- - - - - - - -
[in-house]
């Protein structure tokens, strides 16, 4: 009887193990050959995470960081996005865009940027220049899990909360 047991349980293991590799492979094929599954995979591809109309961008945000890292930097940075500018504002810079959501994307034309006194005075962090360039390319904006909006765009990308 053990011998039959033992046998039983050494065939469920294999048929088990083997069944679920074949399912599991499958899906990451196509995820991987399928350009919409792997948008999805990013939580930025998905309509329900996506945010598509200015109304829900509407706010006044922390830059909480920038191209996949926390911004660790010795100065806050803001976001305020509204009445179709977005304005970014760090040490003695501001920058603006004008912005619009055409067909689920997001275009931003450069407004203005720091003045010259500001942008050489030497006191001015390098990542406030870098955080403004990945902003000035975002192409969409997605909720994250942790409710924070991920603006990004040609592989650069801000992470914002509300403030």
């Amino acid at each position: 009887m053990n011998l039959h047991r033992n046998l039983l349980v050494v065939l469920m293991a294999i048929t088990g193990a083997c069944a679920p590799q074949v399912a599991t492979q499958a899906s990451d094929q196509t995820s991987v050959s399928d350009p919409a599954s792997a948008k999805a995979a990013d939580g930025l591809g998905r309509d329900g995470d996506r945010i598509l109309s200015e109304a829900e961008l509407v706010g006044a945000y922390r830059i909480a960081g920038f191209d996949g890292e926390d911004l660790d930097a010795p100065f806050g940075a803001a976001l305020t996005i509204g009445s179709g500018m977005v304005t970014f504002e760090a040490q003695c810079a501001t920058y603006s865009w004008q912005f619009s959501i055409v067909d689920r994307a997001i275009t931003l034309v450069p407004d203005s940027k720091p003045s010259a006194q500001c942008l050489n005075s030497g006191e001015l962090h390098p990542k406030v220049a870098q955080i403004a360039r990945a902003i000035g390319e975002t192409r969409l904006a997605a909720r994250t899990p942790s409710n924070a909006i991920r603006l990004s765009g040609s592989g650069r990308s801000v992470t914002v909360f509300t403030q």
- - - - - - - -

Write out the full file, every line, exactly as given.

[in-house]
């Protein structure tokens, strides 16, 4: 009887193990050959995470960081996005865009940027220049899990909360 047991349980293991590799492979094929599954995979591809109309961008945000890292930097940075500018504002810079959501994307034309006194005075962090360039390319904006909006765009990308 053990011998039959033992046998039983050494065939469920294999048929088990083997069944679920074949399912599991499958899906990451196509995820991987399928350009919409792997948008999805990013939580930025998905309509329900996506945010598509200015109304829900509407706010006044922390830059909480920038191209996949926390911004660790010795100065806050803001976001305020509204009445179709977005304005970014760090040490003695501001920058603006004008912005619009055409067909689920997001275009931003450069407004203005720091003045010259500001942008050489030497006191001015390098990542406030870098955080403004990945902003000035975002192409969409997605909720994250942790409710924070991920603006990004040609592989650069801000992470914002509300403030």
């Amino acid at each position: 009887m053990n011998l039959h047991r033992n046998l039983l349980v050494v065939l469920m293991a294999i048929t088990g193990a083997c069944a679920p590799q074949v399912a599991t492979q499958a899906s990451d094929q196509t995820s991987v050959s399928d350009p919409a599954s792997a948008k999805a995979a990013d939580g930025l591809g998905r309509d329900g995470d996506r945010i598509l109309s200015e109304a829900e961008l509407v706010g006044a945000y922390r830059i909480a960081g920038f191209d996949g890292e926390d911004l660790d930097a010795p100065f806050g940075a803001a976001l305020t996005i509204g009445s179709g500018m977005v304005t970014f504002e760090a040490q003695c810079a501001t920058y603006s865009w004008q912005f619009s959501i055409v067909d689920r994307a997001i275009t931003l034309v450069p407004d203005s940027k720091p003045s010259a006194q500001c942008l050489n005075s030497g006191e001015l962090h390098p990542k406030v220049a870098q955080i403004a360039r990945a902003i000035g390319e975002t192409r969409l904006a997605a909720r994250t899990p942790s409710n924070a909006i991920r603006l990004s765009g040609s592989g650069r990308s801000v992470t914002v909360f509300t403030q």